In your screening for heart disease, I bet your doctor will never think to check your gut.
And that may well be where your heart problems start. Let me explain…
Your gut plays a critical role in your overall health. It’s a major part of your body’s ecosystem. It’s home to trillions of bacteria, viruses and fungi. They make up your “microbiome.”
Doctors are beginning to pay attention when it comes to these bacteria. But they’re still missing the big picture.
This microcosm affects just about every organ and body system. Some of these gut bugs cause disease and infection. Others boost your immune system. Still others help you digest your food and turn it into vitamins.
The secret to vibrant health is having enough good microbes to crowd out the bad ones.
When the “bad bacteria” in your gut crowd out the “good bacteria” you see an increase in disease and aging.
Studies show that an imbalance in your gut bugs can cause chronic inflammation throughout your body. It’s been linked to immunity, obesity, diabetes and chronic kidney disease.
Now, new research shows that gut bacteria may be used to predict your risk of heart failure and other cardiac events like heart attacks and stroke.
German researchers analyzed the gut bacteria in healthy people and patients with heart failure. They found that the heart failure patients were missing important groups of bacteria that fight inflammation. Their gut flora was not as diverse as in healthy people.1
In addition, heart failure patients had higher levels of trimethylamine N-oxide (TMAO), a product of some gut bacteria.
In fact, TMAO may be an early disease marker for heart failure. In one study from the Cleveland Clinic, researchers measured TMAO in 4,000 people having elective coronary angiograms. TMAO levels predicted major cardiac events over the following three years.2
Another study from Cleveland Clinic found that heart failure patients with the highest levels of TMAO had a 3.4-fold increase in their risk of death.3
Antibiotics, stress, excess alcohol, chlorine and other toxins can destroy your good gut bugs and allow bad ones to thrive. I help my patients rebalance their microbiome with good bacteria called probiotics.
You can take probiotic supplements.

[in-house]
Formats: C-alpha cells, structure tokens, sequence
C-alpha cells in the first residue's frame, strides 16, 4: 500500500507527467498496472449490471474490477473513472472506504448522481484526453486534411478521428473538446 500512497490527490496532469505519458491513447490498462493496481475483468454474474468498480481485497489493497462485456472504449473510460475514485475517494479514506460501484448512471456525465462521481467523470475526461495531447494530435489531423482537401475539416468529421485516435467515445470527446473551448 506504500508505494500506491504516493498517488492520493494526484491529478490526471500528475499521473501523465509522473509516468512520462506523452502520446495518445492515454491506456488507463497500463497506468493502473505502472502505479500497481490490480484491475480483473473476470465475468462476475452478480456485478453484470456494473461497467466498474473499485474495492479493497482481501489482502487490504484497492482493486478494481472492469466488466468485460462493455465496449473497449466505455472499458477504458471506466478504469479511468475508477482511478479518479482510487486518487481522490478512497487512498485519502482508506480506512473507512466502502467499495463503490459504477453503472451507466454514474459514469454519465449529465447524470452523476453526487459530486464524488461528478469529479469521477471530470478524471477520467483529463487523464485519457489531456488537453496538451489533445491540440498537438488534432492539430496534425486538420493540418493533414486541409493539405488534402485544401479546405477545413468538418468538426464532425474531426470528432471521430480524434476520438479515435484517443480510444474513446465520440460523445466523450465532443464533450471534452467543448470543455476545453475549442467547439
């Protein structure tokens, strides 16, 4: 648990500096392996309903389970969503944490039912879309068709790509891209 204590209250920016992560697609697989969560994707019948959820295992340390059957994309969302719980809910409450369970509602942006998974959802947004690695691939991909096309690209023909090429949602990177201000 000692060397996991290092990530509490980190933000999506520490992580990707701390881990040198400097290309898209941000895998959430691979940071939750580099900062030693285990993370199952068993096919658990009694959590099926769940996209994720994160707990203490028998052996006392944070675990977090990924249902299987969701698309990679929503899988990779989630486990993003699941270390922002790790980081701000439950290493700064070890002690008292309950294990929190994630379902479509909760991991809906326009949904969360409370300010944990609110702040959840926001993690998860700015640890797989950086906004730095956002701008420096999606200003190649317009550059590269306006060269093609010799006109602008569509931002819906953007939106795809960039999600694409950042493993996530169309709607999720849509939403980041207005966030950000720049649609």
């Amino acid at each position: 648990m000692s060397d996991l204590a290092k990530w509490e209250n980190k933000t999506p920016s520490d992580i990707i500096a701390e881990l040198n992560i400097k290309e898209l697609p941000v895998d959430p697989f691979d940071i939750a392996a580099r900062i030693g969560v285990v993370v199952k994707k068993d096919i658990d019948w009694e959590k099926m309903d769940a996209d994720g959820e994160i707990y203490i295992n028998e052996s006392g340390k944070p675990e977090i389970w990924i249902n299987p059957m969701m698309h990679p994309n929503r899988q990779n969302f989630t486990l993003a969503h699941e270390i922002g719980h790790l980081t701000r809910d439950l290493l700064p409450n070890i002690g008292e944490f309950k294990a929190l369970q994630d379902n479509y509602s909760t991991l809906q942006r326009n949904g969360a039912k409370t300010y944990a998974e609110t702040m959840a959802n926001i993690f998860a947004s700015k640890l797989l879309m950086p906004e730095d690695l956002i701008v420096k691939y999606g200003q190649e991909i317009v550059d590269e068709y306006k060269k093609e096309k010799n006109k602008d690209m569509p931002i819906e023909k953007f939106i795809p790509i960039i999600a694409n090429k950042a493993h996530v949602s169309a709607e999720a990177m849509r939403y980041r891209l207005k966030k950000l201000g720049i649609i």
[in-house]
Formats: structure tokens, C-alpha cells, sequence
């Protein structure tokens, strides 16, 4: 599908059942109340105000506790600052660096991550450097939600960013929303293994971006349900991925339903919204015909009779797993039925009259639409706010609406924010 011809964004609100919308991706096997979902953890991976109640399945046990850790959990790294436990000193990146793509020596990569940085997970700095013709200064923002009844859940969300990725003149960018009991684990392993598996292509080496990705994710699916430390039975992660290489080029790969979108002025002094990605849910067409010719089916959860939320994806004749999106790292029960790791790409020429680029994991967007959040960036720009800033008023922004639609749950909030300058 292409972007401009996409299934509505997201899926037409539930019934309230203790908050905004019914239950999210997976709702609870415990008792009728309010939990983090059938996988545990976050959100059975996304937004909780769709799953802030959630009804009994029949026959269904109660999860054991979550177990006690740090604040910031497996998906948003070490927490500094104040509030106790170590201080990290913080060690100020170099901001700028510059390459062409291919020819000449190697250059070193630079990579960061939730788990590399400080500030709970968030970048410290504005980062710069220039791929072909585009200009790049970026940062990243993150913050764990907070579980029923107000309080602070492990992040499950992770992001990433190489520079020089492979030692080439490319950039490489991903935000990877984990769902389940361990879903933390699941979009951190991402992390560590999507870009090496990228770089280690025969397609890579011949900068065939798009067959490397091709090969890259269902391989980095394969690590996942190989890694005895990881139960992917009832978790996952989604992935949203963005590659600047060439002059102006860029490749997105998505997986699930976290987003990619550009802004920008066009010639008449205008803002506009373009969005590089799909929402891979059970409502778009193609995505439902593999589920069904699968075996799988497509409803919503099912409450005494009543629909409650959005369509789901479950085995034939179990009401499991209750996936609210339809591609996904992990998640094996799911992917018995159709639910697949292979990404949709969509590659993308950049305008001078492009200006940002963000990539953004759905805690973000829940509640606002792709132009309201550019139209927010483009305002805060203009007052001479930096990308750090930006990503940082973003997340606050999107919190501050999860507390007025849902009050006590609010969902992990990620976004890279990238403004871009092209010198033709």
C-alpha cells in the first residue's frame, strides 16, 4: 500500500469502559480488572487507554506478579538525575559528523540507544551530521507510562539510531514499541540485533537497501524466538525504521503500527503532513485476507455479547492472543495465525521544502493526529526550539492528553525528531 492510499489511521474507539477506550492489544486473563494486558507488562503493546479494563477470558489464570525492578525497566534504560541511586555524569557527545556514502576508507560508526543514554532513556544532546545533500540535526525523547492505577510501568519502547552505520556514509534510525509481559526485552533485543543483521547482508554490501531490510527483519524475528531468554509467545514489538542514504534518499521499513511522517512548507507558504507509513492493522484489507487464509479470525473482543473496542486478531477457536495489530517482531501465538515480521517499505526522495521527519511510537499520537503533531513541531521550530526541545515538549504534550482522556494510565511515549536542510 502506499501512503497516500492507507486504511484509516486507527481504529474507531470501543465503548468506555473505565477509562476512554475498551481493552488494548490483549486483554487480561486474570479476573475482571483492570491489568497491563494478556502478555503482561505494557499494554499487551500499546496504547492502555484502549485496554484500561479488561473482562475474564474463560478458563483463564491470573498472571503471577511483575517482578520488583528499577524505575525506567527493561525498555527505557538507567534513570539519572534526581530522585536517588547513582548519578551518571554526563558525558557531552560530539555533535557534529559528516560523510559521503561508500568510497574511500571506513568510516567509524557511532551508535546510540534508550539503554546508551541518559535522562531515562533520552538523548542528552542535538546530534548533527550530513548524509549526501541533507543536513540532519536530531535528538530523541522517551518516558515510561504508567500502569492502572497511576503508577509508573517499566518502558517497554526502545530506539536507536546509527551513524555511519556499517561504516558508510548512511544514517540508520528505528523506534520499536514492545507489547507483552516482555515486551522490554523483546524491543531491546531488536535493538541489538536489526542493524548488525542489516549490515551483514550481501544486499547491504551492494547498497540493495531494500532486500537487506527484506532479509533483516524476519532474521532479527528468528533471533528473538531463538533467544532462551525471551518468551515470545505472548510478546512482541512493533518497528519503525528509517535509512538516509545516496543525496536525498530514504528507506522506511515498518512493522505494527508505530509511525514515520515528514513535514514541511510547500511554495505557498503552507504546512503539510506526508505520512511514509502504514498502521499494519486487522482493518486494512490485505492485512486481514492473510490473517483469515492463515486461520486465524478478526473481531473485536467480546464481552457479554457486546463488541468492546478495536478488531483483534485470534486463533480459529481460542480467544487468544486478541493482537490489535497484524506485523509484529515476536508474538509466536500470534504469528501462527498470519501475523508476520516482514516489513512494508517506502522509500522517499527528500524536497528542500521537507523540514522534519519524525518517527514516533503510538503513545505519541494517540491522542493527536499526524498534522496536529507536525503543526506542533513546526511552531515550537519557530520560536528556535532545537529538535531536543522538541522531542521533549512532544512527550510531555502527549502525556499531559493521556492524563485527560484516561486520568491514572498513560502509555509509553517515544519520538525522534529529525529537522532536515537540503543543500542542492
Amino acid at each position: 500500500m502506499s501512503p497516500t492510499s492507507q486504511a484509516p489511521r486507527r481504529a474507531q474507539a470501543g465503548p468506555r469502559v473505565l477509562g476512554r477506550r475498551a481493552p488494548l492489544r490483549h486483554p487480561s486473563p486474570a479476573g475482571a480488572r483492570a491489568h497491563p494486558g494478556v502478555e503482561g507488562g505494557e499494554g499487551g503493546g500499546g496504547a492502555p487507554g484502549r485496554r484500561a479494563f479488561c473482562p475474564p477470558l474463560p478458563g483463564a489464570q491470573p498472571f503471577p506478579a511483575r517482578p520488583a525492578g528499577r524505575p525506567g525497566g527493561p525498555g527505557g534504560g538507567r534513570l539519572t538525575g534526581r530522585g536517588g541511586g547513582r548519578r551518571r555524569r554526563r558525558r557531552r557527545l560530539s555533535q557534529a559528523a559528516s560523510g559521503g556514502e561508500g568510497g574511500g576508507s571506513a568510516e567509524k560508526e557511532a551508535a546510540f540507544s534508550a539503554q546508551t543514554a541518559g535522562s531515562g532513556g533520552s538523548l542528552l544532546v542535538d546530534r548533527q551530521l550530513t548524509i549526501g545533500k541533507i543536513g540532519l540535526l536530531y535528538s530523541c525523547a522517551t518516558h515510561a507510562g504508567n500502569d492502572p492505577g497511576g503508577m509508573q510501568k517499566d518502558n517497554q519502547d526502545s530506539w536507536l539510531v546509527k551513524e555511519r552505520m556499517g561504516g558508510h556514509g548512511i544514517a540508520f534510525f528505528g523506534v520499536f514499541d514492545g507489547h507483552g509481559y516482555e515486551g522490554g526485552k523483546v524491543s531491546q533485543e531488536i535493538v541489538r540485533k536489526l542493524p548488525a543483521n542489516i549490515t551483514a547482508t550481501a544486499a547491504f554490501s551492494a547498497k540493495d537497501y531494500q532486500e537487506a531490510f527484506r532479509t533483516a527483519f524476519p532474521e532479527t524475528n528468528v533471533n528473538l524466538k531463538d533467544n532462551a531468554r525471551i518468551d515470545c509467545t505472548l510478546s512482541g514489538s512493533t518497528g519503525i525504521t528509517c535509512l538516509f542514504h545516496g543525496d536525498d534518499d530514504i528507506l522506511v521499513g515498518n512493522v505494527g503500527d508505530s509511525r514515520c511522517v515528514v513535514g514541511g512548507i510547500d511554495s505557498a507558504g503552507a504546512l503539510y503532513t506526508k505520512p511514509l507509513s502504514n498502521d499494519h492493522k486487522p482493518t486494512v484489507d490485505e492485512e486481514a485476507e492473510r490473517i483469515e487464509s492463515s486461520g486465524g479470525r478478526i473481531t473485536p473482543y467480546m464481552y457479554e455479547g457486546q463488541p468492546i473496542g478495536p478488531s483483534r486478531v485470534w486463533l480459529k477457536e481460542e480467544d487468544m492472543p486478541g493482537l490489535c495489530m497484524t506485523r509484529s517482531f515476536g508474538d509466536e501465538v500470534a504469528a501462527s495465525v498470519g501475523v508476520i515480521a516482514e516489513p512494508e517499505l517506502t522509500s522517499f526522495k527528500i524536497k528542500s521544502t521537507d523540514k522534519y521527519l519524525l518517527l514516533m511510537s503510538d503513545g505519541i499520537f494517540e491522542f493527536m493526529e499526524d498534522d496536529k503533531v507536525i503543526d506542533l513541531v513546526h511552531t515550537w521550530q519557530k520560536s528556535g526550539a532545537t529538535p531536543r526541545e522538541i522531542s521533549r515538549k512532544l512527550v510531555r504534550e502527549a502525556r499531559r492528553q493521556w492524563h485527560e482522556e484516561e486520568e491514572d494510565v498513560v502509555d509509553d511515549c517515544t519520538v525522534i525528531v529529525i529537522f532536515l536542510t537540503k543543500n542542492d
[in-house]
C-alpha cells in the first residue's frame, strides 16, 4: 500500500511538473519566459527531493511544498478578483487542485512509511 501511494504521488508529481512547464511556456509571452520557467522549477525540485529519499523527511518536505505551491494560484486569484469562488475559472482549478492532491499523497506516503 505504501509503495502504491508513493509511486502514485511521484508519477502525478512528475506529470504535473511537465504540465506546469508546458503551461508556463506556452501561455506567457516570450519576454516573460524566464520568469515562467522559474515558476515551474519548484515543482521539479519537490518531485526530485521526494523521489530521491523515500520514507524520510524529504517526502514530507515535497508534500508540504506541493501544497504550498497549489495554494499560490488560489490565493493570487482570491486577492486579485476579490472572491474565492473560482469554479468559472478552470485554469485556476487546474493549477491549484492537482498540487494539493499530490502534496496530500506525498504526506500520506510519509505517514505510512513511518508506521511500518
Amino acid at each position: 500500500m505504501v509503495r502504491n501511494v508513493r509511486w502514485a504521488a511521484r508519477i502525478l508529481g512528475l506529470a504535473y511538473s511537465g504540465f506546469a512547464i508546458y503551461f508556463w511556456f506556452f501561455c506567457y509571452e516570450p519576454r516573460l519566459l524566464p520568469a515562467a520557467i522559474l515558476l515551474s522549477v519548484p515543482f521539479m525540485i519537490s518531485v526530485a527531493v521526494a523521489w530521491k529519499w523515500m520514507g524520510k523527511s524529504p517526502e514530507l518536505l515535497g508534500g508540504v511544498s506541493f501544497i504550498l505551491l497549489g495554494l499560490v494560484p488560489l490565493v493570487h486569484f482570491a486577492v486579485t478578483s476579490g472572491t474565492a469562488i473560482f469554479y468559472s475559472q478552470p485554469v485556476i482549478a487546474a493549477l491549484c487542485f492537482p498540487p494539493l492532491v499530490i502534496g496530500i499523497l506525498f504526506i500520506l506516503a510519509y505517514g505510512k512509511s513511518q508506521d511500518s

Look for one that guarantees 10-20 billion CFUs (colony forming units) at the expiration date.
This is key. Probiotics are very sensitive to heat, humidity, pH levels and oxygen. Between the time of packaging and the time you take them, billions of the bacteria may die off.
But a much better way to get enough probiotics is from the foods you eat. Just a few tablespoons of lacto-fermented foods a day can boost your good bacteria.
I recommend making your own probiotic sauerkraut. You see, when you ferment cabbage with salt, good Lactobacillus bacteria multiply. But most commercial sauerkraut is pasteurized. That destroys ALL bacteria — good and bad.
Here’s my favorite quick and easy sauerkraut recipe.
1 head of cabbage
1/8 cup of Himalayan pink sea salt or Celtic sea salt
2 cloves garlic, peeled and smashed
1 tablespoon red pepper flakes
- Remove outer leaves from the cabbage head and set aside. Slice the cabbage into thin ribbons.
- Place cabbage in a large bowl. Sprinkle with salt. Knead the cabbage with your hands for about ten minutes. Cabbage should start producing liquid brine. Stop kneading when you have enough liquid brine to cover the cabbage.
- Add garlic and pepper flakes to cabbage. Mix together and transfer to a 1-quart Mason jar. Stuff the cabbage tightly into the jar. You should have enough brine to cover the cabbage. If not, add water to cover the cabbage completely.
- Add the reserved cabbage leaves on top to weigh down the cabbage and make sure it is submerged in the brine. If not completely submerged, the cabbage could grow mold.
- Seal the Mason jar. Let it sit on your kitchen counter or other cool place (60 to 70 degrees F). After two weeks check for your desired tanginess and crunch. Stop the fermentation by moving the jar to the refrigerator. Enjoy right away or store in the refrigerator for up to six months.
To Your Good Health,
Al Sears, MD, CNS
1. Mark Luedde, Thorben Winkler, Femke-Anouska Heinsen, et al. “Heart failure is associated with depletion of core intestinal microbiota.” ESC Heart Failure. 2017.
2. Tang WH, Wang Z, Levison BS, et al. “Intestinal microbial metabolism of phosphatidylcholine and cardiovascular risk.” N Engl J Med. 2013.
3. Tang WH, Wang Z, Fan Y, et al. “Prognostic value of elevated levels of intestinal microbe-generated metabolite trimethylamine-N-oxide in patients with heart failure: refining the gut hypothesis.” J Am Coll Cardiol. 2014.